RELATED: 10 Items You Need When Traveling with Dogs

Traveling with dogs

3. Gradual Introduction

Do you know you have a big trip coming up? A vacation or a big move? If so, don't expect to just throw your pup in the car the day you leave. Take your time and get him used to the car well in advance.

This will help your canine companion become more comfortable with car rides. This will help to decrease the amount of whining, howling, and squirming you'll have to deal with on the long trip.

To start, take your pooch on trips in the car just down the street. Make sure to give a lot of praise and treats! If you can go somewhere close by that you know your dog loves, like the dog park or a pet store, make this trip often so he associates car rides with something good.

As your pet gets used to the short rides, start going farther and farther away. Keep up with the praise and treats so your dog knows there is a reward for behaving in the car. Eventually, he'll enjoy long or short vehicle trips.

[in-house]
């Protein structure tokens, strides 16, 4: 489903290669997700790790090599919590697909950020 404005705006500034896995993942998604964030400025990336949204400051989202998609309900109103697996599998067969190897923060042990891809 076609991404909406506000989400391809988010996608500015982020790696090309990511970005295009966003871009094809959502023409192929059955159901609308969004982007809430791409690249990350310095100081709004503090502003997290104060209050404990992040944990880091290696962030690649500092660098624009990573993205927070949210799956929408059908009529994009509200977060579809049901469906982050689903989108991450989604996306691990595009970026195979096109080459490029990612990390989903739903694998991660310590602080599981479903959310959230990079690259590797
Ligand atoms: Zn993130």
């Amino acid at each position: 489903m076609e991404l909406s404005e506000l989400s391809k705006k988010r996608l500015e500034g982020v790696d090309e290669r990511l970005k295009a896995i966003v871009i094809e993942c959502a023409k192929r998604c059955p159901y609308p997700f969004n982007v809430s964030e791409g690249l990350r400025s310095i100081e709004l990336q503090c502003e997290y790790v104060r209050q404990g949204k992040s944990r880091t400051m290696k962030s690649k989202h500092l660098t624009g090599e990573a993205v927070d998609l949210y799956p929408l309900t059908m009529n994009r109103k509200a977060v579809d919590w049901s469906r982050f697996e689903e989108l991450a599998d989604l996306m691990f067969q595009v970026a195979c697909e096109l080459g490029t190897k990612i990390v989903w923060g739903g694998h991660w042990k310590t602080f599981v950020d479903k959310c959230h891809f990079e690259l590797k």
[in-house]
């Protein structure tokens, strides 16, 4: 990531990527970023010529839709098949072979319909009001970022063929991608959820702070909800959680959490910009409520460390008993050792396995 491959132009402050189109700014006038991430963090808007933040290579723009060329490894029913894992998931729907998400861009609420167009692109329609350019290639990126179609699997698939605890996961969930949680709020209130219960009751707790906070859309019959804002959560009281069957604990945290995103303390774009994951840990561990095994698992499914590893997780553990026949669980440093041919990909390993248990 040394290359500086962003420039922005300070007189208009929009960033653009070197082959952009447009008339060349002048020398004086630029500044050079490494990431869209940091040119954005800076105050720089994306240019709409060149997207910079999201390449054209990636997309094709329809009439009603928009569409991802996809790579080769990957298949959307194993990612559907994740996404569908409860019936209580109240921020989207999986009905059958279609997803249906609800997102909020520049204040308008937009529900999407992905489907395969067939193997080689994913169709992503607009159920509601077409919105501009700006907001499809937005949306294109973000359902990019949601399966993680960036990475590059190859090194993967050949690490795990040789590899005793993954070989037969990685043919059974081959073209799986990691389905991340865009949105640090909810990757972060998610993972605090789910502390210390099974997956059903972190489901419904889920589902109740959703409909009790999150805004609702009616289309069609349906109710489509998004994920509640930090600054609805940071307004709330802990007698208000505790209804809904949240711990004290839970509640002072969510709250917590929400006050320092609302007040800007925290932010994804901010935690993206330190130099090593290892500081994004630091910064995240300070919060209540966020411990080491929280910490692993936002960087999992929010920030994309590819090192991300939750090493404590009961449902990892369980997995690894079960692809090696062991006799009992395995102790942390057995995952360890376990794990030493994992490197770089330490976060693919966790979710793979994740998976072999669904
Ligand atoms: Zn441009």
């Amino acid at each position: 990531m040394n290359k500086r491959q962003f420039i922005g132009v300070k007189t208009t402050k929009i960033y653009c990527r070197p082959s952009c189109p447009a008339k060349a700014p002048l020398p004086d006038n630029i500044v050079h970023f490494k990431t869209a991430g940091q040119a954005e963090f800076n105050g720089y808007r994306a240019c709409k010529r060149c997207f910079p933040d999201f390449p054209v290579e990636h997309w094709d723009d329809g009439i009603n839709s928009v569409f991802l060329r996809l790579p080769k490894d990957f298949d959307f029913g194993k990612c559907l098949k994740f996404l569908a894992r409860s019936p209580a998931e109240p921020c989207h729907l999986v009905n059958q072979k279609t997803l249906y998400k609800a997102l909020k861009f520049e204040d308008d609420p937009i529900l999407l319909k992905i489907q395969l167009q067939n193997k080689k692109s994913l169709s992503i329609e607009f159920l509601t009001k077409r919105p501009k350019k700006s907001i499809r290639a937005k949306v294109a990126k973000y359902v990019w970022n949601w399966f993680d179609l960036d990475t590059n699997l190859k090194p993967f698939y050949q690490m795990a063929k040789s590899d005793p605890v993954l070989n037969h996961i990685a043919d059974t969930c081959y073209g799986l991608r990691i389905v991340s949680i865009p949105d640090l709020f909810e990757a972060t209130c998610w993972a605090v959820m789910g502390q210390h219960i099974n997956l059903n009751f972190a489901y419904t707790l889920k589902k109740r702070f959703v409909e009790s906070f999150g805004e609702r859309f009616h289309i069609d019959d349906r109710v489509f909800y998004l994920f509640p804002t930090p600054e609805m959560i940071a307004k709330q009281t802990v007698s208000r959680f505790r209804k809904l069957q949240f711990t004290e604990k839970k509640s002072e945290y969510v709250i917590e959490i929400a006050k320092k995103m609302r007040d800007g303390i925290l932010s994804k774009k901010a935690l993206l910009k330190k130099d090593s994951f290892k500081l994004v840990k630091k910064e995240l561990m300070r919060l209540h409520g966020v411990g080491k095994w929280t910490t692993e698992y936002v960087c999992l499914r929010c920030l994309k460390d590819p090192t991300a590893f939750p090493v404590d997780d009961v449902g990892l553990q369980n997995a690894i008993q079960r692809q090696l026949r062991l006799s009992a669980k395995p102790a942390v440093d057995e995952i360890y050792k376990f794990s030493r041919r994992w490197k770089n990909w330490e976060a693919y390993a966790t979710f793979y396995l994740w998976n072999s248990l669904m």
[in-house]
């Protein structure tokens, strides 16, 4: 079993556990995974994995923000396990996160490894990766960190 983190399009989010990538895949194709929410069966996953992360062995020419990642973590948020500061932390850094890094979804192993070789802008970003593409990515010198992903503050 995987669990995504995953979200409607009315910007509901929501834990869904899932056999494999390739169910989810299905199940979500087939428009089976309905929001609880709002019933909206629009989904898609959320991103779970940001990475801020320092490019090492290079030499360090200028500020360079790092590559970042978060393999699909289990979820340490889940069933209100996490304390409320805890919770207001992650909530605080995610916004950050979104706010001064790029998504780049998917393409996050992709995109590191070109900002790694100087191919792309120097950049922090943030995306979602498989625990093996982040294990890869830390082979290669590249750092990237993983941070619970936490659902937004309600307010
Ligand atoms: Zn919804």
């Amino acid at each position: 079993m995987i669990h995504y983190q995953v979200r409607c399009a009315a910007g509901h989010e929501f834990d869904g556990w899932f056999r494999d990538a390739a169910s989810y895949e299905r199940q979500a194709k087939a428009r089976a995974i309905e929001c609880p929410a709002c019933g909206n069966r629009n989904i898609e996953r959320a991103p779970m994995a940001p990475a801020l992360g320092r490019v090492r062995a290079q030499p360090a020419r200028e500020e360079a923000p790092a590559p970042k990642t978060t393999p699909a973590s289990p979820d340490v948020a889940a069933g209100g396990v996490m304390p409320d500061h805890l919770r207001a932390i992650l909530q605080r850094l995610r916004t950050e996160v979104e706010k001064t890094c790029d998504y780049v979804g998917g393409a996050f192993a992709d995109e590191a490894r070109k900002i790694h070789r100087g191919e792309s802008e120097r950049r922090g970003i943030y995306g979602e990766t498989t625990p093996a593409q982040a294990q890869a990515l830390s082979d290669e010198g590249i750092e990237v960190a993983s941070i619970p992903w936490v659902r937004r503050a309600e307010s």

READ MORE: Dog Travel Tips – How to Vacay with Your Pet

Traveling with dogs

4. Hot Car Warning!

Although everyone should know this, when traveling with dogs, never, ever leave your pooch unattended in a car. Cars act as insulators – they can heat up to exorbitant temperatures very quickly, leading to serious issues with your dogs' health.

A dog can die after only a short time alone in a hot car. If you need to stop quickly, take your dog with you.

To a lesser extent, cars in cold weather can be the same. Temperatures in the car can drop, and your dog may freeze. No matter what the temperature is when you are traveling, don't leave your dog in the car!

Traveling with dogs is never something to look forward to, but with these tips, you should be able to make it manageable, whether you are going across town or across the country. Just remember that for your dog, traveling in the car can be very scary.

It's a new experience that he may not be comfortable with. Instead of getting frustrated, rely on praise, treats, and love to get you through!